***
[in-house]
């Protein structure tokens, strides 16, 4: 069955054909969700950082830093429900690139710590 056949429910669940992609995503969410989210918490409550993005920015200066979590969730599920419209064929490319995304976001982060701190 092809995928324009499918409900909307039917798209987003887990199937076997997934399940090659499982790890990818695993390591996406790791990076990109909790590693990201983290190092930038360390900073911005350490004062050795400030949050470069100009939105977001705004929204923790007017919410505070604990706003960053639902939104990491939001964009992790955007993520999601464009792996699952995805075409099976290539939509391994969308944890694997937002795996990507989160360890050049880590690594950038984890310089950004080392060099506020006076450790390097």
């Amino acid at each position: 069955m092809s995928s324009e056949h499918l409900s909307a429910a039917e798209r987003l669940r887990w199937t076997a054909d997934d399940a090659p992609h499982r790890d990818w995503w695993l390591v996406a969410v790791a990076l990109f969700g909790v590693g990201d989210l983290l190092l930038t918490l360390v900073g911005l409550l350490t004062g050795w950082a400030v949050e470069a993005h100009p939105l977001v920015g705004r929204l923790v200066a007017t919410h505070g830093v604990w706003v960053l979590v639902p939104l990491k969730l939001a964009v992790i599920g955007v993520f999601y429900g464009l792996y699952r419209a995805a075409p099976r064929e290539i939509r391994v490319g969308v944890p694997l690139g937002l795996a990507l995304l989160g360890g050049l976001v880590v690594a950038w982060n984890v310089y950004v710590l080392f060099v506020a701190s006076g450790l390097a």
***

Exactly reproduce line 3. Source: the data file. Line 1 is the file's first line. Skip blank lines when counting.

């Amino acid at each position: 069955m092809s995928s324009e056949h499918l409900s909307a429910a039917e798209r987003l669940r887990w199937t076997a054909d997934d399940a090659p992609h499982r790890d990818w995503w695993l390591v996406a969410v790791a990076l990109f969700g909790v590693g990201d989210l983290l190092l930038t918490l360390v900073g911005l409550l350490t004062g050795w950082a400030v949050e470069a993005h100009p939105l977001v920015g705004r929204l923790v200066a007017t919410h505070g830093v604990w706003v960053l979590v639902p939104l990491k969730l939001a964009v992790i599920g955007v993520f999601y429900g464009l792996y699952r419209a995805a075409p099976r064929e290539i939509r391994v490319g969308v944890p694997l690139g937002l795996a990507l995304l989160g360890g050049l976001v880590v690594a950038w982060n984890v310089y950004v710590l080392f060099v506020a701190s006076g450790l390097a």